Georgia CTSA-supported Finding: an 'Achilles' heel' for the 'Iraqibacter'

Colonies of ABaumannii

Emory University microbiologists have found an “Achilles’ heel” for Acinetobacter baumannii, a type of disease-causing bacteria. Acinetobacter baumannii is known as “Iraqibacter,” because it is found in soldiers returning from Iraq or Afghanistan in soft tissue infections. However, this was named one of the World Health Organization’s top three multidrug resistant threats in 2017 and is “notoriously difficult to fight with disinfectants or detergents as well as antibiotics. A. baumannii is most commonly seen in ventilator-association pneumonia or central-line-associated blood stream infections.”

The microbiologists found a genetic switch which makes it possible to “switch” between a virulent, hardy form and an avirulent form. Once the bacteria is in its avirulent form, the bacteria becomes more vulnerable to host defense molecules and disinfectants. Co-author Phil Rather, PhD, professor, Department of Microbiology and Immunology, Emory University says, “This switch could be an Achilles’ heel for Acinetobacter…it could be the key for small molecules that could lock it in the avirulent state.” The researchers further showed that a strain of the bacteria that was artificially engineered to be locked in the avirulent state, could induce a protective immune response and successfully vaccinate mice against Acinetobacter infection. In addition, “there are other components to the virulence switch.” The next step according to Rather is to study “other genes that affect the switch.”

The study was done in collaboration with David Weiss, PhD, associate professor, director of the Emory Antibiotic Resistance Center, and in part by the Robert P. Apkarian Integrated Electron Microscopy Core. The Integrated Electron Microscopy Core is subsidized by the Emory College of Arts and Sciences and the Emory University School of Medicine and is one of the Emory Integrated Core Facilities. 

To support the rapid evaluation and translation of high-impact emerging technologies, the Georgia CTSA’s Innovation Catalyst program established the Proof-of-Principle Fund. These funds, along with support from the Georgia Research Alliance (GRA), are used to invest in new, promising technologies, such as the Robert P. Apkarian Integrated Electron Microscopy Core, that are aligned with the Georgia CTSA strategic goals.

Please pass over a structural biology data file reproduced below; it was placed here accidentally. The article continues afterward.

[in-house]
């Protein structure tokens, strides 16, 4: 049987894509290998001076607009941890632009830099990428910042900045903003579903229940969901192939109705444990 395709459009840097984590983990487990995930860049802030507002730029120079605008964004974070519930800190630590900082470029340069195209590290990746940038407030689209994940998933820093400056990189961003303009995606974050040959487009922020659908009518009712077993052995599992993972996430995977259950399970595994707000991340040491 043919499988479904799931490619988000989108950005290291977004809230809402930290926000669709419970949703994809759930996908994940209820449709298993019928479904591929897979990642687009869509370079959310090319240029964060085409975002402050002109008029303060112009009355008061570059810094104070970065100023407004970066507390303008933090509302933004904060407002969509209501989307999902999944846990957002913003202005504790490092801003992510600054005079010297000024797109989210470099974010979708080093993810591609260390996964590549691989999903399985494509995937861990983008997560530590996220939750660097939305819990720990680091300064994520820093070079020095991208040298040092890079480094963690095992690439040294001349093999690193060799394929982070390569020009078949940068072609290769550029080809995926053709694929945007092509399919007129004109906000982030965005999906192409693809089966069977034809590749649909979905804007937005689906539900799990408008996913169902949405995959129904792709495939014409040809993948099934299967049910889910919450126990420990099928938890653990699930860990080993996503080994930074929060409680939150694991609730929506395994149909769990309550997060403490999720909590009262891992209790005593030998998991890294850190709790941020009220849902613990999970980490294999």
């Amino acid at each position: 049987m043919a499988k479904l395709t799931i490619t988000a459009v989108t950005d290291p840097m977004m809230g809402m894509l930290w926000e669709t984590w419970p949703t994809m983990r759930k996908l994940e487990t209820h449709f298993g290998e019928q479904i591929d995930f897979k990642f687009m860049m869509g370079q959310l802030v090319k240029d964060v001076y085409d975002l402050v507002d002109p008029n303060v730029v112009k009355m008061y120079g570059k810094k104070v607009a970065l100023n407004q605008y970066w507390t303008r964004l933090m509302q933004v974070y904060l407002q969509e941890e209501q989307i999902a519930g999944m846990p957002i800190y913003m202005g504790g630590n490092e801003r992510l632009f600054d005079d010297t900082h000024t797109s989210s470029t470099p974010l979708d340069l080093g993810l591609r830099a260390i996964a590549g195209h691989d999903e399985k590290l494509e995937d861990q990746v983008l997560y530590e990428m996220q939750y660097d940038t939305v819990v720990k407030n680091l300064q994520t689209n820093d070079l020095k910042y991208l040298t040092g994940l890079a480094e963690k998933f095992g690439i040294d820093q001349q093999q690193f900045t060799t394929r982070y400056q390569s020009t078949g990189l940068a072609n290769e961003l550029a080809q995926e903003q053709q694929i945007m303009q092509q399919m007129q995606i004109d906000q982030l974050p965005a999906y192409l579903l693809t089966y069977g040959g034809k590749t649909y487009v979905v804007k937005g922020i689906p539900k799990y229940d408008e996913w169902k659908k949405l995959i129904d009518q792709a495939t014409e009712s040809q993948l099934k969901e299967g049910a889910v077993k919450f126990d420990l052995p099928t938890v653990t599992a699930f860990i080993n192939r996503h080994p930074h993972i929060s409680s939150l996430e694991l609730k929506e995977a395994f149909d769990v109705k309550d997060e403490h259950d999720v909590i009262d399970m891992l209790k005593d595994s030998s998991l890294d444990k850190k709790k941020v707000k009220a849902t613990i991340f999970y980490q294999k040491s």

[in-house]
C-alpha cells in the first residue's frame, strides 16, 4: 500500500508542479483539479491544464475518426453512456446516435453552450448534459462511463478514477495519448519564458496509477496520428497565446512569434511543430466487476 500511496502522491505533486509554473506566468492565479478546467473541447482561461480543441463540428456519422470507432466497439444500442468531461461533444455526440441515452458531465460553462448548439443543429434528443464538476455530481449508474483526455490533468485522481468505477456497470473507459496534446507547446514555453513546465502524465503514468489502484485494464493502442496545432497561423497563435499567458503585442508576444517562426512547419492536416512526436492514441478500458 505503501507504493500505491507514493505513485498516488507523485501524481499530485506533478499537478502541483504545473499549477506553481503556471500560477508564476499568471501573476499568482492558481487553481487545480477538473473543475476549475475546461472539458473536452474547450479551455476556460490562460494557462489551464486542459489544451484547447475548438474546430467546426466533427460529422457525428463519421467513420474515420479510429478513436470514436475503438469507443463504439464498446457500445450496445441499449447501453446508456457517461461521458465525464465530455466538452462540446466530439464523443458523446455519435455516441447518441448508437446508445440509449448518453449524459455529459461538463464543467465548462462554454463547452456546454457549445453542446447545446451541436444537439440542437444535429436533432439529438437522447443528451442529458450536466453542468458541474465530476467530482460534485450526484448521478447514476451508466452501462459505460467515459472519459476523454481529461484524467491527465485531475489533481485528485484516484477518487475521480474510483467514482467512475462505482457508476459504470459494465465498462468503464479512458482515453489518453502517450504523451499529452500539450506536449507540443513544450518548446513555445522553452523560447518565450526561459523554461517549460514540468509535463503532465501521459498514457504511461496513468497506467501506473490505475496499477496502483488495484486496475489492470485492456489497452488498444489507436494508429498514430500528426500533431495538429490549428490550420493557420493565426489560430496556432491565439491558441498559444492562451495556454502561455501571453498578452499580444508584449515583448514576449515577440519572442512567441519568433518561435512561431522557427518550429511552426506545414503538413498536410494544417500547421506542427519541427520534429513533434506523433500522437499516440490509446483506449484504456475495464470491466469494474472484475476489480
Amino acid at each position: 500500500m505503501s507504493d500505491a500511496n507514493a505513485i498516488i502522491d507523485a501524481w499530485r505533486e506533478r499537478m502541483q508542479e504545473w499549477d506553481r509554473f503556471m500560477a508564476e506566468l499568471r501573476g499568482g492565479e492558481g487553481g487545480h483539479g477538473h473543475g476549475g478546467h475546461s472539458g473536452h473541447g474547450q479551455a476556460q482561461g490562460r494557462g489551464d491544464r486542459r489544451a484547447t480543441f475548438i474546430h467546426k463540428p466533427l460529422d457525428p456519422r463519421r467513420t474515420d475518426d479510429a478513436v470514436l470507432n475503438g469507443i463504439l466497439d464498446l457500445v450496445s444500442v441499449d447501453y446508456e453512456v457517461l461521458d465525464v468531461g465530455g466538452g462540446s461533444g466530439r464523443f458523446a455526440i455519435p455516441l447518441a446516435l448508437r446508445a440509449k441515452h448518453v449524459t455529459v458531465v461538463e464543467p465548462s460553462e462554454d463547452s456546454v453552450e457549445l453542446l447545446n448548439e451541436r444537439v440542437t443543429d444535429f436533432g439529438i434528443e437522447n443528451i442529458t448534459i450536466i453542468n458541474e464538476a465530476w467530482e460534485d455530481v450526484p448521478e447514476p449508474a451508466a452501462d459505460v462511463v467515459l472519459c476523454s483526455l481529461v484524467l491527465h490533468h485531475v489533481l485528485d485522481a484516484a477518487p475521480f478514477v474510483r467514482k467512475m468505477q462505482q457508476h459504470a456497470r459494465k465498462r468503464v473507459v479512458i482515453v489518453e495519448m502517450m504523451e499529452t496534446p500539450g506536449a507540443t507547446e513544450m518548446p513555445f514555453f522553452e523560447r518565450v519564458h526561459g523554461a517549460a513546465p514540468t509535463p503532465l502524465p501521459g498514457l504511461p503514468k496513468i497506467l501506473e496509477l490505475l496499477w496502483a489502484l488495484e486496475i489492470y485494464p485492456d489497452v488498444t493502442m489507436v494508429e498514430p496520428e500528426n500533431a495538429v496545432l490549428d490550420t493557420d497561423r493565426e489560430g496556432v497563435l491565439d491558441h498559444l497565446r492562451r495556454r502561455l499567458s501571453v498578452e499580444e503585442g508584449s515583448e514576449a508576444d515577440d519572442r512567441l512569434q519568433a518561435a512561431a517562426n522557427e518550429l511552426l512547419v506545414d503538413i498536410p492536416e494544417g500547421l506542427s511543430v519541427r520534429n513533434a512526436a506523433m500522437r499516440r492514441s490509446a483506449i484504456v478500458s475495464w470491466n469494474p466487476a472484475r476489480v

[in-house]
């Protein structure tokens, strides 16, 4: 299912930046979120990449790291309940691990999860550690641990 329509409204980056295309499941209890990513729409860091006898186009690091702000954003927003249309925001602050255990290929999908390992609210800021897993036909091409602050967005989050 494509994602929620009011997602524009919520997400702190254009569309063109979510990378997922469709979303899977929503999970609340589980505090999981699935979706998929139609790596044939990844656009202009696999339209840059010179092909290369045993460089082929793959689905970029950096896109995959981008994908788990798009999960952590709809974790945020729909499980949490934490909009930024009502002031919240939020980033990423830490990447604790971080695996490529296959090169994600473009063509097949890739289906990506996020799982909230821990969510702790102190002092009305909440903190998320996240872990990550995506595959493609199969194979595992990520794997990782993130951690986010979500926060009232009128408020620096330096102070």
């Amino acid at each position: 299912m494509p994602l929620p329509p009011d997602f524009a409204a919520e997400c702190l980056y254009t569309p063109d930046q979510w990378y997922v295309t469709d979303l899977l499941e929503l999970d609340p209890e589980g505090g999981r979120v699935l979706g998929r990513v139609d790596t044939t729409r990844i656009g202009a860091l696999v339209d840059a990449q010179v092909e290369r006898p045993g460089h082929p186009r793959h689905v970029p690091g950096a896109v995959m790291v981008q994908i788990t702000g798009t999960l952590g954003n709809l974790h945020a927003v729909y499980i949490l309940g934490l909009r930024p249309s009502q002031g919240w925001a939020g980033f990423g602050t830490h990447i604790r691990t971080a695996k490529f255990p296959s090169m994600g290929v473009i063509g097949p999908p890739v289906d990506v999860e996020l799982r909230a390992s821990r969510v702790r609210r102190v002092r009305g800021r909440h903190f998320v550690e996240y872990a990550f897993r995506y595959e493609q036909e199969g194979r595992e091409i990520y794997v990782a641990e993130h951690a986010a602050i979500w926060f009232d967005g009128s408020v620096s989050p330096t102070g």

The Georgia Clinical & Translational Science Alliance (Georgia CTSA) is an inter-institutional magnet that concentrates basic, translational, and clinical research investigators, community clinicians, professional societies, and industry collaborators in dynamic clinical and translational research projects. Emory engaged three of its close academic partners – Morehouse School of Medicine, Georgia Institute of Technology, and the University of Georgia – to form the Georgia CTSA. This partnership, a strategic multi-institutional alliance, offers compelling, unique, and synergistic advantages to research and patients statewide.

Georgia CTSA is one of nearly 60 in a national consortium striving to improve the way biomedical research is conducted across the country. The consortium, funded through the National Center for Advancing Translational Sciences (NCATS) and the National Institutes of Health’s Clinical and Translational Science Awards, shares a common vision to translate laboratory discoveries into treatments for patients, engage communities in clinical research efforts, and train the next generation of clinical investigators.

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